Based on interviews with Jimmy Page, the rest of Led Zeppelin, old girlfriends, tour managers, session musicians and more, Jimmy Page: The Definitive Biography (opens in new tab) by long-time Led Zeppelin aficionado Salewicz offers a fascinating insight into the life of one of rock's most important - and mysterious - musicians.
In this extract, Salewicz delves into the myths and legends surrounding the cover art of Led Zeppelin's classic fourth album.
Visiting a second-hand shop in Reading, on the way to Headley Grange with Jimmy Page, Robert Plant unearthed a nineteenth-century painting of a rustic character bent low by the burden he carried on his back. This figure, Jimmy would immediately have noted, bore a distinct resemblance to ‘Old George’ Pickingill, who it was believed had first instructed Aleister Crowley in the occult arts.
Is this story true? Or was the image of this fellow created specifically for the album? Furthermore, although this rustic figure is considerably older, there is a distinct resemblance to the character in the tarot card the Ten of Wands. The Ten of Wands can be interpreted as the need to rise to responsibilities and pressure, which Jimmy Page certainly felt work on this new album was realising.
Whatever its provenance, this was the central image that featured on the front sleeve of Led Zeppelin’s fourth album, affixed to a decaying house wall and overlooked by a Birmingham tower (opens in new tab) block; almost unnoticed is a poster for Oxfam that reads: ‘Someone dies from hunger everyday.’ Were Led Zeppelin – or more likely Jimmy Page, who was heavily involved with the design of each LP sleeve – professing to be carrying the weight of the eco world on their back? That seemed the most clear reading, confirmed by the guitarist in an interview with Dave Schulps of Trouser Press in 1977: ‘It represented the change in the balance which was going on. There was the old countryman and the blocks of flats being knocked down. It was just a way of saying that we should look after the earth, not rape and pillage it.’
‘The cover was supposed to be something that was for other people to savour rather than for me to actually spell everything out, which would make the whole thing rather disappointing on that level of your own personal adventure into the music,’ he told James Jackson in The Times in January 2010, indicating how broad the levels of creative thought were that overhung every area of Led Zeppelin, the personal suzerainty of Jimmy Page.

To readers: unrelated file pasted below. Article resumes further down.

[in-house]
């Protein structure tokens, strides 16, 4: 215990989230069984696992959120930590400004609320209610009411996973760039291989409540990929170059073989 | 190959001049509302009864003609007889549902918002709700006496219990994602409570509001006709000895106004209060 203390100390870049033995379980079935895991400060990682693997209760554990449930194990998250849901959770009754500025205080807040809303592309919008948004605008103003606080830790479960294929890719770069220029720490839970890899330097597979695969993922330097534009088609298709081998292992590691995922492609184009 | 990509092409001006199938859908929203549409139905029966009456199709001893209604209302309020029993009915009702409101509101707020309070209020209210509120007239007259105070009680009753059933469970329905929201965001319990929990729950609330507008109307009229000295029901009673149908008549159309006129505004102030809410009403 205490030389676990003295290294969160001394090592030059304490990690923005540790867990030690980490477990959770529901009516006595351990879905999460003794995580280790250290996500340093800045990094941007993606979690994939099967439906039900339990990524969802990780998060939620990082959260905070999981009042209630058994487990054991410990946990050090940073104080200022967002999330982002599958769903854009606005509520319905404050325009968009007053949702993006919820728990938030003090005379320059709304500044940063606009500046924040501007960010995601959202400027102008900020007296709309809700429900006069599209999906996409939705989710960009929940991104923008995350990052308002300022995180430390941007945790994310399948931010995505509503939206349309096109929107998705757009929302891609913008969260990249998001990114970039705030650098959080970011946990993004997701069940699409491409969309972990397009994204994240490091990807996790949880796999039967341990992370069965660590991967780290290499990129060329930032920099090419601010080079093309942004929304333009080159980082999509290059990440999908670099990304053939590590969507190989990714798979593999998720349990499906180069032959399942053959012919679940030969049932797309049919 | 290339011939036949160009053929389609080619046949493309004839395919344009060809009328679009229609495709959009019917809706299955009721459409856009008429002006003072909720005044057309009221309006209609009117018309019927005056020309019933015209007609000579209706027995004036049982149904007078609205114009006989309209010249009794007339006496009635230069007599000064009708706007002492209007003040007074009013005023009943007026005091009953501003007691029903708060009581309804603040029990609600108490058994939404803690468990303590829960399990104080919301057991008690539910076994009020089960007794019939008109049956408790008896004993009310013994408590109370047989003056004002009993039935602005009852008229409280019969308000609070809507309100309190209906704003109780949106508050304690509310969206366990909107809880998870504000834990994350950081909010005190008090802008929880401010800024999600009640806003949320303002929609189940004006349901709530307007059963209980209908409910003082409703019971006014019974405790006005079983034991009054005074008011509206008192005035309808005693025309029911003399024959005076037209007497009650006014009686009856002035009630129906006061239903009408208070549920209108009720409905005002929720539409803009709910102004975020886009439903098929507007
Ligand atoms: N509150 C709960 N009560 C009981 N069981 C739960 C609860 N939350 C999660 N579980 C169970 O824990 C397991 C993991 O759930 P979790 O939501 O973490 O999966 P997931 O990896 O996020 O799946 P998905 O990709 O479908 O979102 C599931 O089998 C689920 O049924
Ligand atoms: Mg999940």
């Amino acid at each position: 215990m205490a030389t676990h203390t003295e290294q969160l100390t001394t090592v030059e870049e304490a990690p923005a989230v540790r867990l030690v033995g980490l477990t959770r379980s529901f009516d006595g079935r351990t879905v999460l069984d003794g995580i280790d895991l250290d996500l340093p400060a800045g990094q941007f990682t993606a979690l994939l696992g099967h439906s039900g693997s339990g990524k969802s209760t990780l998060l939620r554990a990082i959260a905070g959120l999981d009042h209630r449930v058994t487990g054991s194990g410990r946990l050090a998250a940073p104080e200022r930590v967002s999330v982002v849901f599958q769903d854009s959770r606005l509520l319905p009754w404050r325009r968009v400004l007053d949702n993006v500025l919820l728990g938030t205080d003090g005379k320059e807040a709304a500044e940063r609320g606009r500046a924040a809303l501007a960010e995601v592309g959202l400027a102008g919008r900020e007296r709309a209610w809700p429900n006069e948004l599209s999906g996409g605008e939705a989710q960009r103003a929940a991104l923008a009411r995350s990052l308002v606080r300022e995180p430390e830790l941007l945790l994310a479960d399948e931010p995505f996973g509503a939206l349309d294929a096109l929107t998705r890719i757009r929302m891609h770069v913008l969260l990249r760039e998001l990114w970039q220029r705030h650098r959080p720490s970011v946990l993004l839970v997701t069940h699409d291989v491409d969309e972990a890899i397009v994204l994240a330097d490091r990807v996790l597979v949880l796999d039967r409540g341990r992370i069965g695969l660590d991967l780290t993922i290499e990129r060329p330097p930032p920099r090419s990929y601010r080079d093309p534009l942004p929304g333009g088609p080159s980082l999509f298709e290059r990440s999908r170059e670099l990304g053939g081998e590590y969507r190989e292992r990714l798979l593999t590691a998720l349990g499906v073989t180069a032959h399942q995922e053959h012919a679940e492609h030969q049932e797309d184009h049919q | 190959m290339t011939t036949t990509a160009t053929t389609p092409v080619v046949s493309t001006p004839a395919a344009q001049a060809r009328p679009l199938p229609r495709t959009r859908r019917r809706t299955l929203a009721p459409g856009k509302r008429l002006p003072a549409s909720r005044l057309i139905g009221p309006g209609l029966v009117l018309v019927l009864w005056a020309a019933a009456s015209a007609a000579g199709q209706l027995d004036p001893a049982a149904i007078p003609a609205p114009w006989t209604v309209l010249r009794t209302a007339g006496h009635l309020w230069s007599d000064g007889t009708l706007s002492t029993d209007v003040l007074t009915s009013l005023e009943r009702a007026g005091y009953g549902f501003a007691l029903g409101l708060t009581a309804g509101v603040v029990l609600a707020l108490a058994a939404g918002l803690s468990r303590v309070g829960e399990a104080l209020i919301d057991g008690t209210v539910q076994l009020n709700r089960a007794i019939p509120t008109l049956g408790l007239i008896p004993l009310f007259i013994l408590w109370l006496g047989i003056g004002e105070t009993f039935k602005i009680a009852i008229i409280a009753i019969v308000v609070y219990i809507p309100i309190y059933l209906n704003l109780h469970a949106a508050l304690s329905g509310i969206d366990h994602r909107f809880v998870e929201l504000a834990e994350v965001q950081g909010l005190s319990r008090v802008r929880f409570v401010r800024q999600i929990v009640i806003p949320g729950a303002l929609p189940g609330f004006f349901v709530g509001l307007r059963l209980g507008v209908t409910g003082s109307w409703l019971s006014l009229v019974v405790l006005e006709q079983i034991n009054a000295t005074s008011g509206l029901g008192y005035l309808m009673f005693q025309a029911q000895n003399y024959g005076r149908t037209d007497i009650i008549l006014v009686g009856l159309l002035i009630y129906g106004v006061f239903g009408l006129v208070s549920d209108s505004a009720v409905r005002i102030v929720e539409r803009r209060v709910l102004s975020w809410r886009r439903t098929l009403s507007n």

Each member of Led Zeppelin was represented on the sleeve by a sigil, a rune-like symbol, a clear reflection of Page’s occult interests, and also of Robert Plant, even if the latter’s were less obsessive: the singer’s fondness for the Viking oracle method of runes had been solidified on the group’s trip to Iceland.
These were not archetypal symbols. But devised by each individual in the band. Both John Paul Jones and John Bonham took their sigils from Rudoph Koch’s The Book of Signs. Jones’s image was appropriately of an individual who possessed both confidence and competence. Bonham’s three interlocking rings represented the man, woman and child – of his marriage, presumably; twisted upside down, much to the delight of the rest of the band, Bonham’s image became the logo of Ballantine beer, his Midlands local brew. Robert Plant devised his own symbolic image, a feather within a circle, an icon that spoke very much of Native Americans but which the singer claimed was sourced from the ancient Mu civilisation.
But what of Jimmy Page’s rune? The sigil that became known as Zoso, by which Led Zeppelin IV was sometimes termed before Jimmy himself adopted it as a kind of sobriquet? (He even named his own photographic autobiography, published much later, Zoso.) As might be expected from the ever precise and measured Jimmy Page, the origins of Zoso were considerably more arcane.
In recent years it has become known that the world’s most prolific collector of paintings by Austin Osman Spare, sometimes described as Britain’s greatest unknown artist, is Jimmy Page. The work he has collected includes Spare’s 1907 Portrait of the Artist. It should not surprise you to learn that Spare was not only a visionary artist, but also a philosopher and occult musician; he was the inspiration for what is now known as chaos magic. One of Spare’s specialities were his sidereal paintings, as though you were looking at a cinema screen from the side. Looking at Spare’s paintings, you may receive similar impressions as you would when listening to the music of Led Zeppelin: images from the far, far past coupled with those from a distant science-fiction future – what you imagine and what you see are equally valid and interrelated.